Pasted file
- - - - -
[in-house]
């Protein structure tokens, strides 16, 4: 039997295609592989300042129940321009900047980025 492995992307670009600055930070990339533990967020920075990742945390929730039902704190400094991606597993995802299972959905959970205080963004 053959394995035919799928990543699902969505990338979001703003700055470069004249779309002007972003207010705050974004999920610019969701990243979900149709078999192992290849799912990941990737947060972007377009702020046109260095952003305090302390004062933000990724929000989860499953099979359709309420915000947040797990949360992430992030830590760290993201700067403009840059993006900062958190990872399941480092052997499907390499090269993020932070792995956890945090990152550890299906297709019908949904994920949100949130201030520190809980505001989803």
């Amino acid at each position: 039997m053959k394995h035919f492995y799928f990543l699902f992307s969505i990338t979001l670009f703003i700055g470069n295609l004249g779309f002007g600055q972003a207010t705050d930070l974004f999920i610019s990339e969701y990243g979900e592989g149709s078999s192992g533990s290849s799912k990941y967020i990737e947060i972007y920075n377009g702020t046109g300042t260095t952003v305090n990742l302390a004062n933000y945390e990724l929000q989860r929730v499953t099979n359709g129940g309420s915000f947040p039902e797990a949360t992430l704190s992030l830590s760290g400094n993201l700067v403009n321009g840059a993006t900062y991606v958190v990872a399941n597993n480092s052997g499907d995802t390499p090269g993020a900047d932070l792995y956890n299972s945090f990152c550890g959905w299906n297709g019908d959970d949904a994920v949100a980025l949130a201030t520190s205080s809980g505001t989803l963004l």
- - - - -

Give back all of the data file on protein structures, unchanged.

[in-house]
């Protein structure tokens, strides 16, 4: 039997295609592989300042129940321009900047980025 492995992307670009600055930070990339533990967020920075990742945390929730039902704190400094991606597993995802299972959905959970205080963004 053959394995035919799928990543699902969505990338979001703003700055470069004249779309002007972003207010705050974004999920610019969701990243979900149709078999192992290849799912990941990737947060972007377009702020046109260095952003305090302390004062933000990724929000989860499953099979359709309420915000947040797990949360992430992030830590760290993201700067403009840059993006900062958190990872399941480092052997499907390499090269993020932070792995956890945090990152550890299906297709019908949904994920949100949130201030520190809980505001989803």
């Amino acid at each position: 039997m053959k394995h035919f492995y799928f990543l699902f992307s969505i990338t979001l670009f703003i700055g470069n295609l004249g779309f002007g600055q972003a207010t705050d930070l974004f999920i610019s990339e969701y990243g979900e592989g149709s078999s192992g533990s290849s799912k990941y967020i990737e947060i972007y920075n377009g702020t046109g300042t260095t952003v305090n990742l302390a004062n933000y945390e990724l929000q989860r929730v499953t099979n359709g129940g309420s915000f947040p039902e797990a949360t992430l704190s992030l830590s760290g400094n993201l700067v403009n321009g840059a993006t900062y991606v958190v990872a399941n597993n480092s052997g499907d995802t390499p090269g993020a900047d932070l792995y956890n299972s945090f990152c550890g959905w299906n297709g019908d959970d949904a994920v949100a980025l949130a201030t520190s205080s809980g505001t989803l963004l």